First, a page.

Ravi Philemon / Head, Current Affairs Desk
While we should be concerned with the spread of the H1N1 virus, we should not overreact. Cancelling or delaying the Asian Youth Games is a knee-jerk reaction that is uncalled for.
WITH ONE Filipino footballer and four members of the Hong Kong side having been infected with the Influenza A virus, and another twenty members from Philippines’ football contingent having been quarantined at the Aloha Loyang Resort since Sunday, calls have come from certain quarters to postpone the inaugural Asian Youth Games (AYG).
(Photo: No reason to let H1N1 dampen the mood of the games. Courtesy of WhyOhGee / Creative Commons)
Is H1N1 so highly contagious that such calls are justified, or is H1N1 a low severity virus which has made some people to go into ‘panic-mode’ and overreact?
Although Health Minister Khaw Boon Wan recently announced that the coming months will be challenging for Singapore and that we need to gear up for “the community spread phase of the outbreak”, the H1N1 virus itself has so far proven to be a wimpy virus.
“What the epidemiologists are seeing now with this particular strain…is that the severity of the disease, the severity of the flu — how sick you get — is not stronger than regular seasonal flu”, said US Secretary of Homeland Security Janet Napolitano at a recent press briefing at the headquarters of the Federal Emergency Management Administration.
She added that officials are now “cautiously optimistic that this particular strain will not be more severe than a normal seasonal flu outbreak”.
H1N1 not that dangerous
The virulence of this strain of H1N1, so far seems to be well below that of routine seasonal flu. In fact, Mexican data shows that the so-called RO (or reproductive number) for H1N1 is about 1.4, which means that each person who acquires the virus infects about 1.4 other people.
When compared to the dreaded 1918 influenza pandemic which had an RO of around 3, the current ‘pandemic’ is certainly not a terrifying contagion at all.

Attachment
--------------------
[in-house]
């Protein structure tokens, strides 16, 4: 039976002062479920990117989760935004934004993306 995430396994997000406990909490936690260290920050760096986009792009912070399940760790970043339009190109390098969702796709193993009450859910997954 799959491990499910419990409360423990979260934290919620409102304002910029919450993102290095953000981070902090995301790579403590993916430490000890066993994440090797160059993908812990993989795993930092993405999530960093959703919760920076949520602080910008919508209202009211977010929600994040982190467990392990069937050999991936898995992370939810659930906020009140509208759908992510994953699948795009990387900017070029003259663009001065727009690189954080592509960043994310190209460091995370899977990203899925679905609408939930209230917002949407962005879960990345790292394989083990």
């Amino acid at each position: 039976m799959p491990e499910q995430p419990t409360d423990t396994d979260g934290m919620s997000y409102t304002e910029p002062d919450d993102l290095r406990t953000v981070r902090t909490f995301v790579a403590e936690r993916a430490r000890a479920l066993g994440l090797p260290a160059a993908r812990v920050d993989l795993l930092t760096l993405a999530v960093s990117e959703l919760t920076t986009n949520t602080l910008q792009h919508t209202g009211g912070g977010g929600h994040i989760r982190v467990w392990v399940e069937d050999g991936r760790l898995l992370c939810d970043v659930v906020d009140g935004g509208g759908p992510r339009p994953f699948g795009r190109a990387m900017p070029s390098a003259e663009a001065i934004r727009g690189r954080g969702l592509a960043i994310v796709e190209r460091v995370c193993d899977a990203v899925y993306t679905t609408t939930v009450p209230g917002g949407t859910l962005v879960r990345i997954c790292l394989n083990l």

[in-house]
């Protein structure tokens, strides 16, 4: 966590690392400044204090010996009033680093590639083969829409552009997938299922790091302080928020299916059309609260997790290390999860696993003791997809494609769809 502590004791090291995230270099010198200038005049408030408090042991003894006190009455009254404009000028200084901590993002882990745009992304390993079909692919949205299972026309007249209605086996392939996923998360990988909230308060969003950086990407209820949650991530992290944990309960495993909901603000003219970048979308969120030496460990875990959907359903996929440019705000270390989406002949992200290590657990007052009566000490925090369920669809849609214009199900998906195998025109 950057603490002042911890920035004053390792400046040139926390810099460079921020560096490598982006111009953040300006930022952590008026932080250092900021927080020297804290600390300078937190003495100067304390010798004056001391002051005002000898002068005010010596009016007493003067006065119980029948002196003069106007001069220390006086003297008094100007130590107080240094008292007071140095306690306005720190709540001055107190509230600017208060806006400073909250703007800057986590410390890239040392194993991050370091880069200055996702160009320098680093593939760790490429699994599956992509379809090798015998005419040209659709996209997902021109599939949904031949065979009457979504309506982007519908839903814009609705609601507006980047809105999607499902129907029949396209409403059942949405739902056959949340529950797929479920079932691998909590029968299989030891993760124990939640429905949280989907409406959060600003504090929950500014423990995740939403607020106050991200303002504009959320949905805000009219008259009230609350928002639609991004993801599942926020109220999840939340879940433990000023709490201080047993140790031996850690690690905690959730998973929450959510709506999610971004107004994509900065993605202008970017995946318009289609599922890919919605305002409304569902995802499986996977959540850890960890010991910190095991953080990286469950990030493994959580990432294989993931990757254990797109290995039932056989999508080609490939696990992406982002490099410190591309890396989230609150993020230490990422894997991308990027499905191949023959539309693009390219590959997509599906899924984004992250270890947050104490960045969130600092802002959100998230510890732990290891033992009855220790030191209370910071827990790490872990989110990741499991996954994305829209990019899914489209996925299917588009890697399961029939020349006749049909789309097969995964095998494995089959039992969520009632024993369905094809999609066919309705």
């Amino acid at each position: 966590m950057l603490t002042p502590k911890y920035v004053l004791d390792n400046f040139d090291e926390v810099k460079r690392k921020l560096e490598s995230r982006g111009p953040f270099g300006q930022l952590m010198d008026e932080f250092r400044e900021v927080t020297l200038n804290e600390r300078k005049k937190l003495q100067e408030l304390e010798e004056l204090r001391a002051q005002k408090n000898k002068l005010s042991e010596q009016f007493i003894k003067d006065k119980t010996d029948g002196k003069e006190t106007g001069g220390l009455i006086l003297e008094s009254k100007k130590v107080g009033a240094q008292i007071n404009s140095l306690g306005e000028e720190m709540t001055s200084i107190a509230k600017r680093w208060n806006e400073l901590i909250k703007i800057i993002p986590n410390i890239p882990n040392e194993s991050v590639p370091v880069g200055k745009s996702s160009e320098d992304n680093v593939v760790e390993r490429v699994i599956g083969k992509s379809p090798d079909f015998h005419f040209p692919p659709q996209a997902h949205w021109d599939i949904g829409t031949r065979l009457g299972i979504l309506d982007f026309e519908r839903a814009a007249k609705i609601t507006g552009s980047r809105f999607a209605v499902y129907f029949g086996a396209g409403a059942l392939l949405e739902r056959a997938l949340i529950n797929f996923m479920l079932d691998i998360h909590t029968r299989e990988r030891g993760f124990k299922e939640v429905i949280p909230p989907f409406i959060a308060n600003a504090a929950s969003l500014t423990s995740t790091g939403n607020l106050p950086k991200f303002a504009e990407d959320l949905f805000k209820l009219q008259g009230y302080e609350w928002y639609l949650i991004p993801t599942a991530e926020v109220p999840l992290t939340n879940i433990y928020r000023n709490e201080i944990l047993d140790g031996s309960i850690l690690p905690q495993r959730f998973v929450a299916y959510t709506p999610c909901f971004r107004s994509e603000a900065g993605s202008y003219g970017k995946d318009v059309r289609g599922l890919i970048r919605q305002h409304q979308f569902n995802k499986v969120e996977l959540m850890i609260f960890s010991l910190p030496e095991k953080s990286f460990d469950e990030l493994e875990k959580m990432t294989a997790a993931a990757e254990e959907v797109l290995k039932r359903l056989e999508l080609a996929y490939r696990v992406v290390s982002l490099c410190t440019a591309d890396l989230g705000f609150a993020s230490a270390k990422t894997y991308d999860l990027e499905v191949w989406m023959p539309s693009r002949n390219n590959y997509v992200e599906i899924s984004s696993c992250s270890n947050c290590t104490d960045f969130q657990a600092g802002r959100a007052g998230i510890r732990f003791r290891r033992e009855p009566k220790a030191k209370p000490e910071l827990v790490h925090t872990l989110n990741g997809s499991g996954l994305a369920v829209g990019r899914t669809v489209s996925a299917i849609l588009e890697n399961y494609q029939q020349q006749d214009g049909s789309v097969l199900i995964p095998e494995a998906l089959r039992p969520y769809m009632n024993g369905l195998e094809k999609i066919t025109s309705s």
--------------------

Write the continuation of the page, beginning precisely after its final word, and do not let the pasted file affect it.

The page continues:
Even the World Health Organisation (WHO) which officially declared the outbreak to be a pandemic on June 11 stressed that the new designation was a result of the global spread of the virus and not indicative its severity.
The case fatality rate (CFR) of this ‘pandemic’ strain is estimated at 0.4%, whereas the Severe Acute Respiratory Syndrome (SARS) had a CFR estimate of between 14 and 15 percent.
Dr Anne Schuchat, the US Centers for Disease Control and Prevention’s interim deputy director for science and public health program, said that even the best estimates suggest “that the fatality [rate] is likely a little bit higher than seasonal influenza, but not necessarily substantially higher”.
While very little is known about the medical conditions of those that died in Mexico after contracting H1N1, evidence from those hospitalised in the US after being infected with H1N1 suggests that almost all of those cases had complications from other chronic illness or conditions.
Sufficient measures taken
The Ministry of Health in this instance seems to have done more than is sufficiently necessary to counter the “threat” of this low-severity virus. Such a low-risk infection surely only demands common sense precautions of hygiene, like washing the hands thoroughly and regularly with soap and water and turning away from a person and covering your nose and mouth with tissue paper when you have to cough or sneeze, and so on.
Drastic measures such as those implemented during the SARS crisis and calls to call off or even postpone the AYG are absolutely “knee-jerk” reactions will be totally unjustified.
The AYG will allow our youth players to use this chance to benchmark their performances against other youth teams from Asian nations. The Games will also provide Singapore with an opportunity to test organisational and logistical capabilities in advance of the 2010 Summer Youth Olympics, which Singapore will be hosting.
The uninterrupted hosting of such an event means more than bringing in much needed tourism dollars in this economic downturn; it also means giving our youngsportsmen and sportswomen in Singapore a much needed opportunity to gauge themselves against the best in Asia, and in so doing prepare themselves to do us all proud in the 2010 Summer Youth Olympics.
The words of Datuk Dr. Jegathesan, chairman of the Olympic Council of Asia’s medical committee ring true. He said: “the precautionary measures taken by the organisers [of the Asian Youth Games] are quite convincing”, as there are certainly no serious indications that there is a need to cancel or postpone the games.
The H1N1 or some other ‘flu’ will always continue to shadow a global and cosmopolitan city like Singapore. While it is always good to have an excellent business continuity plan, we cannot be held hostage by such “crisis”. While targeted control measures are taken to contain such crisises, life must continue as normally as possible.